The Human Sacrifice in Aztec Religion

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The Aztecs Society and their Civilization

The Aztecs society was mainly comprised of American Indian individuals, who conquered and ruled a prominent empire in Mexico during the 1400s. The Aztecs possessed one of the greatest civilizations, building the largest cities in Europe during that time. They practiced an exceptional religion that highly impacted both their individual and societal lives because it primarily focused on human sacrifices. The Aztecs constructed towering temples, documented huge sculptures, and performed remarkable ceremonies with a chief purpose of sacrificing humans and worshipping gods. The Aztec Empire was ended by the Spaniards in 1521 after leaving a long-lasting impact on the entire Mexican culture. This paper focuses on the human sacrifices by the Aztecs and its importance to both them and their religion.

Aztec Settlement in the Valley of Mexico

The Aztecs mainly lived in what is presently referred to as Valley of Mexico, an elevation housing many prominent cities and considered the mainland of the great empires. They were the final indigenous group to enter the Mexican valley, developing their own lifestyle, agricultural techniques, political system, social structures, and religion (Jennings 51). They were led southwards by their powerful leader Huitzilopochtli, and during the way they stopped and planted crops, built temples, and offered human sacrifices in honor of their gods (Jennings 53). The Aztec's community continuously grew in number, establishing superior military organization, and they lastly settled at a place where a snake was spotted on a cactus consuming a snake (Jennings 54). This sign was initially foretold by their powerful leader and patron god, Huitzilopochtli.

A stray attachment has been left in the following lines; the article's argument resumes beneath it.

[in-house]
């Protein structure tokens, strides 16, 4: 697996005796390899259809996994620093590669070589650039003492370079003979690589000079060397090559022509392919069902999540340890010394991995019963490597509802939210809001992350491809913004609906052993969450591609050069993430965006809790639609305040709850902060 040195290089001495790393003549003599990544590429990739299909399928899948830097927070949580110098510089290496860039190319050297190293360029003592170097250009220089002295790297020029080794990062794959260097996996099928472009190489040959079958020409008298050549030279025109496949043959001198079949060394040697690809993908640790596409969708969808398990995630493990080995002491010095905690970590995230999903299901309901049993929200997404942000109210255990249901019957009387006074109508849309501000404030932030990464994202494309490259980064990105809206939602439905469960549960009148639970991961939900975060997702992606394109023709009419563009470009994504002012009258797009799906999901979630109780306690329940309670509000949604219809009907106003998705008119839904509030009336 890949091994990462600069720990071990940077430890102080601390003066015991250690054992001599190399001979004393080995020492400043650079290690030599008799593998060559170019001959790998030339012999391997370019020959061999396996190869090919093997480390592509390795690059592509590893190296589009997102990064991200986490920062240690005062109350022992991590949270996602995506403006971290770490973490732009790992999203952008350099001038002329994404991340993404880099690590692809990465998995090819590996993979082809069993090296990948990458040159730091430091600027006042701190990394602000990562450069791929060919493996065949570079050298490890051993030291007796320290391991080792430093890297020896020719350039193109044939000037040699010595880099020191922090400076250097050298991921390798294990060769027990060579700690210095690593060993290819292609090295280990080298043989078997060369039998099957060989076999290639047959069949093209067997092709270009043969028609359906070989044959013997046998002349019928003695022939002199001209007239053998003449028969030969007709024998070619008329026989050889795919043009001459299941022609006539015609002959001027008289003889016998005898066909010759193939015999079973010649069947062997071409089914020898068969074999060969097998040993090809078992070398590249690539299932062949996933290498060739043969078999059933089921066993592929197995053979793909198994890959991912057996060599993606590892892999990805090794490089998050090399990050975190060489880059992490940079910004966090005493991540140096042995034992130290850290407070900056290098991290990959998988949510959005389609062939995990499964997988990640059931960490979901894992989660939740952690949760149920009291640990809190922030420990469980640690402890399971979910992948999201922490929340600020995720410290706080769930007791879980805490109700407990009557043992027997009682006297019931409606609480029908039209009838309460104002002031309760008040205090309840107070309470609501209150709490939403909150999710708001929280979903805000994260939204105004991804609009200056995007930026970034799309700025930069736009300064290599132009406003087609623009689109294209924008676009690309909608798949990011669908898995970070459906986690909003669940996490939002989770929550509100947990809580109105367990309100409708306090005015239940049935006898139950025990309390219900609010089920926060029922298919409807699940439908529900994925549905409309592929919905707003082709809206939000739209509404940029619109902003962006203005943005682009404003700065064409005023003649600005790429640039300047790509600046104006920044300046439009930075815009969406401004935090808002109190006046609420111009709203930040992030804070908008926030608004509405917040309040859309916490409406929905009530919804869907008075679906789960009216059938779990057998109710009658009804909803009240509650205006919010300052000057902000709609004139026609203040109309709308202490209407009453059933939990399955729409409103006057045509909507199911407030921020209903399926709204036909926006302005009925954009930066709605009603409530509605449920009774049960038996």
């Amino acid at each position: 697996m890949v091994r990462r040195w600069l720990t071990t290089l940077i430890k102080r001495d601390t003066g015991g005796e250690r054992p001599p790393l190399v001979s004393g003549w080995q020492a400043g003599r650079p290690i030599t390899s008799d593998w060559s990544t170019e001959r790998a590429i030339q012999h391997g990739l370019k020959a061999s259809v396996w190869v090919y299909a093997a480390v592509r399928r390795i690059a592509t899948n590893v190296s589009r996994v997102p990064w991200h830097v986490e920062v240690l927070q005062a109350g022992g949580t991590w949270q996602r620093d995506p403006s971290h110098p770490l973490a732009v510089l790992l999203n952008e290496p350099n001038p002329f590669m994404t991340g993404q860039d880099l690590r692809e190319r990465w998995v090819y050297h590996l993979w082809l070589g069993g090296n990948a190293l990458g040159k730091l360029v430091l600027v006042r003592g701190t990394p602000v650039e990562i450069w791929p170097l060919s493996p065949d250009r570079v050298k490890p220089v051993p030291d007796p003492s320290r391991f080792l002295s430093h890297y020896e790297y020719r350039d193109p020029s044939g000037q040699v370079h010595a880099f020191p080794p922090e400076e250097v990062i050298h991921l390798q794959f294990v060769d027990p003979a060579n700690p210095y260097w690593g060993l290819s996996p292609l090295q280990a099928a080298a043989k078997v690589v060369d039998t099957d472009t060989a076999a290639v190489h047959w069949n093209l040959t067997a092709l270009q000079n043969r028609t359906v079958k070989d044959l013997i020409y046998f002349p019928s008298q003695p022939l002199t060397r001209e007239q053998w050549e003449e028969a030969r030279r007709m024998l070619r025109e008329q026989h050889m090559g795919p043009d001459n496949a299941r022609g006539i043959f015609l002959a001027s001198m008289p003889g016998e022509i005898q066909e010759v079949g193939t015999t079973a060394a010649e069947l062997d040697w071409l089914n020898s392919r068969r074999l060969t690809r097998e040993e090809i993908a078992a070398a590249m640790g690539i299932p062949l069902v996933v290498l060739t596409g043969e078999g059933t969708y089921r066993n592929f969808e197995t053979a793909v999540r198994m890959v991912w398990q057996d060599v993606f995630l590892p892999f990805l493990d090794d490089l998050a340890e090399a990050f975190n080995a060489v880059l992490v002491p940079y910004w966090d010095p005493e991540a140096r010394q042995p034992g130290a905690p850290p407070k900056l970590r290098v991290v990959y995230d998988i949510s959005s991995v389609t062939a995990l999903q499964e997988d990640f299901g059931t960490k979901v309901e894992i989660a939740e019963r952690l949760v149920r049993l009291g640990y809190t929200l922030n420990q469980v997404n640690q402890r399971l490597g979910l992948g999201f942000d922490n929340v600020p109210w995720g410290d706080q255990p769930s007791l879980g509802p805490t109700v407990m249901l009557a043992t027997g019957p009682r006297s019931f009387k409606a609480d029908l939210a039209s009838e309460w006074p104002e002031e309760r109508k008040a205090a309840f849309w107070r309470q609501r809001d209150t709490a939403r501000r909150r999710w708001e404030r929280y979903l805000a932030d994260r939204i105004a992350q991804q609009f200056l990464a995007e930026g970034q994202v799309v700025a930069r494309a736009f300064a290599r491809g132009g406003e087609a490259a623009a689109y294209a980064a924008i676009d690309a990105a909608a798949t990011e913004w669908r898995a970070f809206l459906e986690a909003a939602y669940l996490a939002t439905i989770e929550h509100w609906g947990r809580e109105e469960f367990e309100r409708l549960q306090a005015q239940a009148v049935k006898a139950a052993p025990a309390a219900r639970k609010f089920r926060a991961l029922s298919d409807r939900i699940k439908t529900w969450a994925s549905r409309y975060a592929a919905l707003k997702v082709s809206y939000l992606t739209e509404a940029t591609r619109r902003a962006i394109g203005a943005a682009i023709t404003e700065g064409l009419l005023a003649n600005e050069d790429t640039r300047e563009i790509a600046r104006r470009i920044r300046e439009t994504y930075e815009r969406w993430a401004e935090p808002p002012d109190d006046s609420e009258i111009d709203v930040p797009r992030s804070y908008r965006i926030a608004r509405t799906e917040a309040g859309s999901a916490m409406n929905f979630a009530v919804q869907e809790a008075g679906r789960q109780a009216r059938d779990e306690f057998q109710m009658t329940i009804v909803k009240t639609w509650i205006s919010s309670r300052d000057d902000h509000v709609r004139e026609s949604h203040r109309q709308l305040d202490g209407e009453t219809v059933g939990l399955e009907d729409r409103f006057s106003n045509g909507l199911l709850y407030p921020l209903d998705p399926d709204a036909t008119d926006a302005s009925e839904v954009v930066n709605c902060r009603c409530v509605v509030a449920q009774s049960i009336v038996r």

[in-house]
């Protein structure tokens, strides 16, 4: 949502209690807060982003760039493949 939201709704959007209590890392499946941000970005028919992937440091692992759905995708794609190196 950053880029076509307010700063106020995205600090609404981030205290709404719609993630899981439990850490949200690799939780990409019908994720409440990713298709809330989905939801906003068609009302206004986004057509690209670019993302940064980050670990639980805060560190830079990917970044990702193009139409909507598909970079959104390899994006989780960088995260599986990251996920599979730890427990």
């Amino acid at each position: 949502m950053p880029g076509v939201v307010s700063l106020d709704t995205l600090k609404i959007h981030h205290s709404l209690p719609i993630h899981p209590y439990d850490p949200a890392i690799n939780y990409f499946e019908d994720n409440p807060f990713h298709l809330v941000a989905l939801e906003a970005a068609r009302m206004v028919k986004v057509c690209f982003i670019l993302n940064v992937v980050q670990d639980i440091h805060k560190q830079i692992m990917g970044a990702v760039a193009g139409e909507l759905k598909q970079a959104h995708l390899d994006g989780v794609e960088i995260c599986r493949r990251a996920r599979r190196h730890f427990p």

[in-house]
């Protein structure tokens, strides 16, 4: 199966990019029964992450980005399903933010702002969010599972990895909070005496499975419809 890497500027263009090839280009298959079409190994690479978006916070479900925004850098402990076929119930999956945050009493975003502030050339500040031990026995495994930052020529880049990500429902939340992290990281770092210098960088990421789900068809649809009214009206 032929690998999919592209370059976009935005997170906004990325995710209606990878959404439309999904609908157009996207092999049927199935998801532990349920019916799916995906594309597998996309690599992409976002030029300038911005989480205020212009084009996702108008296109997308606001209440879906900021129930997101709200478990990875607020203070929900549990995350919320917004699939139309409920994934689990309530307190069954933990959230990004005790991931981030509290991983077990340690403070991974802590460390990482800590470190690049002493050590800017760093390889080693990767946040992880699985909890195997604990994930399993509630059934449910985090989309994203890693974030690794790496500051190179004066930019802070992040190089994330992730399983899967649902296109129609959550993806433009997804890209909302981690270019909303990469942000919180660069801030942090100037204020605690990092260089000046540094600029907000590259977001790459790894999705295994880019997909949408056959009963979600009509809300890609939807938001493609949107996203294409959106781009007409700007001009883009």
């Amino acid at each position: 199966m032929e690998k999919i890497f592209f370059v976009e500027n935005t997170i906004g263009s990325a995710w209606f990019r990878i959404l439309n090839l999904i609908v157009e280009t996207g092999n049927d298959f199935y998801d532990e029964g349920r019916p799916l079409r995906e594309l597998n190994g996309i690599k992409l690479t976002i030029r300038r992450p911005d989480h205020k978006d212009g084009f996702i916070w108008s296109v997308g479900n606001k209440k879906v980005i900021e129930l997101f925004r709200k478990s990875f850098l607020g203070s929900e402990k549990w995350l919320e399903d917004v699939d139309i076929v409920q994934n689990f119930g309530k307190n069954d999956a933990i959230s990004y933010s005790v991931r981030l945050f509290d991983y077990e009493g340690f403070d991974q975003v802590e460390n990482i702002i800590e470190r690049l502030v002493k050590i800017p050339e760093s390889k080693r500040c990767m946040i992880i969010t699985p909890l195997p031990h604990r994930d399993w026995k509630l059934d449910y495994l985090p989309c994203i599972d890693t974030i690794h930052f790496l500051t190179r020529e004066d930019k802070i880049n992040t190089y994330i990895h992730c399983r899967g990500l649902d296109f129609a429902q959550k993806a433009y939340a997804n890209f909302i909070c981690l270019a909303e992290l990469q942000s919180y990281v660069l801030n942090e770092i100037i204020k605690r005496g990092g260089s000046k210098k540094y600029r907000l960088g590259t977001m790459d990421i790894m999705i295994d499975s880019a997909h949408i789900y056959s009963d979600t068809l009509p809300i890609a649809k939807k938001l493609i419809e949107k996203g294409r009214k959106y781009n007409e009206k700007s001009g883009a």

Aztec Religion and Human Sacrifices

The religion of Aztec society was significantly important, and natives devoted their considerable time practicing religious activities. They initiated wars in order to obtain slaves for human sacrifices. The religion of Aztec was based on ancient Mesoamerica traditions, worshipping older gods and still adding newer ones to the list. The Aztec’s religious ceremonies emphasized on offering animals, birds, incense, and flowers in honor of their gods (Jennings 74). Unfortunately, they included human sacrifice to the list of offerings, blood and heart being the acknowledged as the supreme gifts. The Aztec’s god of war and sun was the most observed god and demanded the most supreme gifts.

Human Sacrifices and Rituals in Aztec Society